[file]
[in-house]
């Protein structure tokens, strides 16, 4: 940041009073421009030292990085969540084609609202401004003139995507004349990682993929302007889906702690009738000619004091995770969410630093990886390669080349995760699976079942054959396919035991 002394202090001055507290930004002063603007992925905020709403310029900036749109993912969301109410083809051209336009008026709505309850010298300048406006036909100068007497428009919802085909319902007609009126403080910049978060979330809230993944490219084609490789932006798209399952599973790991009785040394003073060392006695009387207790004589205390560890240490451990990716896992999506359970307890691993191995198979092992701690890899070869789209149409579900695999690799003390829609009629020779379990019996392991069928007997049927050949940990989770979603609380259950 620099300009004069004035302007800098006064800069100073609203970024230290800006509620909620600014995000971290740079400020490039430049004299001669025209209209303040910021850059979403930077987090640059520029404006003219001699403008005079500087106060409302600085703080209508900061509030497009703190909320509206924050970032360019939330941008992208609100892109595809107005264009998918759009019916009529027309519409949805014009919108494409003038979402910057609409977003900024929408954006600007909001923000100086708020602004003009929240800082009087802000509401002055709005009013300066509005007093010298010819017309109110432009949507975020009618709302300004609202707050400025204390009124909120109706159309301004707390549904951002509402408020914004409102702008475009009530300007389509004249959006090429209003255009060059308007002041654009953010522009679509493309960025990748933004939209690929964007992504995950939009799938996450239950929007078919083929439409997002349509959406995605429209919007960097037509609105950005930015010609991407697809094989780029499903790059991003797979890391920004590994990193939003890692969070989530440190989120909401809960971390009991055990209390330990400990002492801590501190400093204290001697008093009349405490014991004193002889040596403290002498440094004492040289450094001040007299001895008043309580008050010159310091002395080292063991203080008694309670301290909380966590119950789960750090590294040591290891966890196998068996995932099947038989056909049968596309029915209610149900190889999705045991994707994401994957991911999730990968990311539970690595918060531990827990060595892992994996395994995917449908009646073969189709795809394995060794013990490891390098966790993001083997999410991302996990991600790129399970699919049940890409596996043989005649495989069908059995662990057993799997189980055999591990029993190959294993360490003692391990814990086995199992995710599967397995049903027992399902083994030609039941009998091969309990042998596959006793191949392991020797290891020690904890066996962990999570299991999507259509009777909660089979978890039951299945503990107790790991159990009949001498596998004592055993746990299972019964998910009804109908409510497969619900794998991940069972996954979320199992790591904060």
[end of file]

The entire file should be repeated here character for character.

[in-house]
């Protein structure tokens, strides 16, 4: 940041009073421009030292990085969540084609609202401004003139995507004349990682993929302007889906702690009738000619004091995770969410630093990886390669080349995760699976079942054959396919035991 002394202090001055507290930004002063603007992925905020709403310029900036749109993912969301109410083809051209336009008026709505309850010298300048406006036909100068007497428009919802085909319902007609009126403080910049978060979330809230993944490219084609490789932006798209399952599973790991009785040394003073060392006695009387207790004589205390560890240490451990990716896992999506359970307890691993191995198979092992701690890899070869789209149409579900695999690799003390829609009629020779379990019996392991069928007997049927050949940990989770979603609380259950 620099300009004069004035302007800098006064800069100073609203970024230290800006509620909620600014995000971290740079400020490039430049004299001669025209209209303040910021850059979403930077987090640059520029404006003219001699403008005079500087106060409302600085703080209508900061509030497009703190909320509206924050970032360019939330941008992208609100892109595809107005264009998918759009019916009529027309519409949805014009919108494409003038979402910057609409977003900024929408954006600007909001923000100086708020602004003009929240800082009087802000509401002055709005009013300066509005007093010298010819017309109110432009949507975020009618709302300004609202707050400025204390009124909120109706159309301004707390549904951002509402408020914004409102702008475009009530300007389509004249959006090429209003255009060059308007002041654009953010522009679509493309960025990748933004939209690929964007992504995950939009799938996450239950929007078919083929439409997002349509959406995605429209919007960097037509609105950005930015010609991407697809094989780029499903790059991003797979890391920004590994990193939003890692969070989530440190989120909401809960971390009991055990209390330990400990002492801590501190400093204290001697008093009349405490014991004193002889040596403290002498440094004492040289450094001040007299001895008043309580008050010159310091002395080292063991203080008694309670301290909380966590119950789960750090590294040591290891966890196998068996995932099947038989056909049968596309029915209610149900190889999705045991994707994401994957991911999730990968990311539970690595918060531990827990060595892992994996395994995917449908009646073969189709795809394995060794013990490891390098966790993001083997999410991302996990991600790129399970699919049940890409596996043989005649495989069908059995662990057993799997189980055999591990029993190959294993360490003692391990814990086995199992995710599967397995049903027992399902083994030609039941009998091969309990042998596959006793191949392991020797290891020690904890066996962990999570299991999507259509009777909660089979978890039951299945503990107790790991159990009949001498596998004592055993746990299972019964998910009804109908409510497969619900794998991940069972996954979320199992790591904060």